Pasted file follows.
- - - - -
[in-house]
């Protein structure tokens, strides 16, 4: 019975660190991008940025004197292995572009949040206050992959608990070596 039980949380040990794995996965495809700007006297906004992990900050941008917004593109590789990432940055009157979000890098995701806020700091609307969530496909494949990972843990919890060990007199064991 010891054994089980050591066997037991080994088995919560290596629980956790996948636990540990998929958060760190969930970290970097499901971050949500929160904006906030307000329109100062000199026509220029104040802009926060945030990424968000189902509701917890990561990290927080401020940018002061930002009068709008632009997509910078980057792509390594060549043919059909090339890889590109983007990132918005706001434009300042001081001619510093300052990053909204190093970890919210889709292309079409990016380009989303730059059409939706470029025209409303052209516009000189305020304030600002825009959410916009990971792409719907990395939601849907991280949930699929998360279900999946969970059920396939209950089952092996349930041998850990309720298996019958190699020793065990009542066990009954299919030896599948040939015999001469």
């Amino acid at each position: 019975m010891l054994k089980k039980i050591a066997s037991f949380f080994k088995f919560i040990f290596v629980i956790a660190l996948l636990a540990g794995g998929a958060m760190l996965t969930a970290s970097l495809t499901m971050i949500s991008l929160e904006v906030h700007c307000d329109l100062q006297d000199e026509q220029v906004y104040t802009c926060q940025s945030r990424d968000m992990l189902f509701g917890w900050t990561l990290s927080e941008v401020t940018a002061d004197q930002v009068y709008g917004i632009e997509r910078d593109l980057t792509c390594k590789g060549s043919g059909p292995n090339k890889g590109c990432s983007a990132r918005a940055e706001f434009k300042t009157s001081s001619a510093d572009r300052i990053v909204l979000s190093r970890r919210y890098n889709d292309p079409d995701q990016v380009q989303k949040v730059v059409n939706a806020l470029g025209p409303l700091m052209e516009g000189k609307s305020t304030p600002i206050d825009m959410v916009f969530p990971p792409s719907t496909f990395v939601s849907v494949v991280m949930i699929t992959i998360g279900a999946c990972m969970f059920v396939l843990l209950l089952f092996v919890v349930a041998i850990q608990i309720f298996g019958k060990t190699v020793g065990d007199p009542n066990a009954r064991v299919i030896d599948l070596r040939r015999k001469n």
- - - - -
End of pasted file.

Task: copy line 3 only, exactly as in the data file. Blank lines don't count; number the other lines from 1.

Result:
């Amino acid at each position: 019975m010891l054994k089980k039980i050591a066997s037991f949380f080994k088995f919560i040990f290596v629980i956790a660190l996948l636990a540990g794995g998929a958060m760190l996965t969930a970290s970097l495809t499901m971050i949500s991008l929160e904006v906030h700007c307000d329109l100062q006297d000199e026509q220029v906004y104040t802009c926060q940025s945030r990424d968000m992990l189902f509701g917890w900050t990561l990290s927080e941008v401020t940018a002061d004197q930002v009068y709008g917004i632009e997509r910078d593109l980057t792509c390594k590789g060549s043919g059909p292995n090339k890889g590109c990432s983007a990132r918005a940055e706001f434009k300042t009157s001081s001619a510093d572009r300052i990053v909204l979000s190093r970890r919210y890098n889709d292309p079409d995701q990016v380009q989303k949040v730059v059409n939706a806020l470029g025209p409303l700091m052209e516009g000189k609307s305020t304030p600002i206050d825009m959410v916009f969530p990971p792409s719907t496909f990395v939601s849907v494949v991280m949930i699929t992959i998360g279900a999946c990972m969970f059920v396939l843990l209950l089952f092996v919890v349930a041998i850990q608990i309720f298996g019958k060990t190699v020793g065990d007199p009542n066990a009954r064991v299919i030896d599948l070596r040939r015999k001469n």